For a hug
to curl at his side in the night, spoon-backed,
not for his dawn snores
but for him to fix
Can I borrow your husband,
telling stories embellished with time, shared memories,
not his toothbrush,
but his fingertips
Can I borrow your wisdom, Mister?
Your take on life
to discuss the Sunday papers and world affairs,
not watching sport
or sorting socks
like a wife.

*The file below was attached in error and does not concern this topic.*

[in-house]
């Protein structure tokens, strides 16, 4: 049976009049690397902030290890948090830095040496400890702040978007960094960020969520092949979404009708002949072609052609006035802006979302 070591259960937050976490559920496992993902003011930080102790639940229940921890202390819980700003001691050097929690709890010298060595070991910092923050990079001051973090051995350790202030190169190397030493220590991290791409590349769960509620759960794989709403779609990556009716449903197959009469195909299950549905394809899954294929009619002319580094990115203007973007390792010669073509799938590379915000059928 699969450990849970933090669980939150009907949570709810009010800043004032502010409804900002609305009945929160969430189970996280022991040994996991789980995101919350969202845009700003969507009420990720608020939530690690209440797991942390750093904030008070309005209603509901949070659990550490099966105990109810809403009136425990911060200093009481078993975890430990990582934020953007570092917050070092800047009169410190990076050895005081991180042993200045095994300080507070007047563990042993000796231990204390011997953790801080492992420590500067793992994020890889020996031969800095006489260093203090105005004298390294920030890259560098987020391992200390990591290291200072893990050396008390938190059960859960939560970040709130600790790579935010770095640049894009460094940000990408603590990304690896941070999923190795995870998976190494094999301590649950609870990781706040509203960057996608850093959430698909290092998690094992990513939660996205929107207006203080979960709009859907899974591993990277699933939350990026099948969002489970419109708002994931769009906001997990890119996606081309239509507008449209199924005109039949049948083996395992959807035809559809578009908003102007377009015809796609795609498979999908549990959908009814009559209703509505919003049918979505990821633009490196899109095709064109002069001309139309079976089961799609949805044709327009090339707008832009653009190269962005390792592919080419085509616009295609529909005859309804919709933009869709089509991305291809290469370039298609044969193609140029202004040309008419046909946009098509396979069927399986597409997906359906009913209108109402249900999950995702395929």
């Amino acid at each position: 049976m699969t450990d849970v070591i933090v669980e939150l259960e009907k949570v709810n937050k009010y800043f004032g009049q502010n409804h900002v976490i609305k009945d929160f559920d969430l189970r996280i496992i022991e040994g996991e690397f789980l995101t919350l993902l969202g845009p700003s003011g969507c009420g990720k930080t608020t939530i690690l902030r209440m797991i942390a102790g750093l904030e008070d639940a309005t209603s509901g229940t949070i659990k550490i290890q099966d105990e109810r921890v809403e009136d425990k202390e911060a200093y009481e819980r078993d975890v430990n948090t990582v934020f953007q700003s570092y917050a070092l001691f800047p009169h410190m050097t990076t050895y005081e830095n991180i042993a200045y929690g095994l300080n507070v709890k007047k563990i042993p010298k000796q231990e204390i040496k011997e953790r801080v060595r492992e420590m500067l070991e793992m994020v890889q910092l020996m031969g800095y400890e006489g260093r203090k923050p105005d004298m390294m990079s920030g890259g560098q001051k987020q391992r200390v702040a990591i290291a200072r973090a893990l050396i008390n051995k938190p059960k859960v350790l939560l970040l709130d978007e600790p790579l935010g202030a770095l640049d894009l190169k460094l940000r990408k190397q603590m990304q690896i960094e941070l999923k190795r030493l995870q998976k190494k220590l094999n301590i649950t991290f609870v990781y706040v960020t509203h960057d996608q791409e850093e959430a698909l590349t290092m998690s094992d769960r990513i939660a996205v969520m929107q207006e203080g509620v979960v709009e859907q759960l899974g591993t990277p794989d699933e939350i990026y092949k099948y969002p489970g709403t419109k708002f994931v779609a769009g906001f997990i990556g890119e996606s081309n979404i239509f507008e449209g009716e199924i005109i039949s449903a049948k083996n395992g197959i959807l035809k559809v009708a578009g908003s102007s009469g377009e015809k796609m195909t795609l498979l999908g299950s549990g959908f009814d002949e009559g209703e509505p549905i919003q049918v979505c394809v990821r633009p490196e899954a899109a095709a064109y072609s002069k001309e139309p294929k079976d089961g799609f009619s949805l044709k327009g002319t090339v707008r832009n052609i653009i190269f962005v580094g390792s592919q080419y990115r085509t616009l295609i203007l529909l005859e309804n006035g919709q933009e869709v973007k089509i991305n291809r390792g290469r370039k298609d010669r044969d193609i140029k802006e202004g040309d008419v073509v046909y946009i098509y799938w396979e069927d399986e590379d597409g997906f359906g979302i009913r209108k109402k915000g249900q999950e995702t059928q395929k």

Mary Bourne is a former midwife, who is a professional artist with a B.A. in Fine Arts – as well as a poet. Her poems have a wide range, from turning a pot, caressing the rim “moist like a kiss”, to her childhood on a farm, teasing both animals and farm labourers, and speaking to the “birth mother” who gave her away for adoption. There are also poems about Florence, Marrakech and Goa, as well as the sands of Norfolk and cliff paths of Cornwall.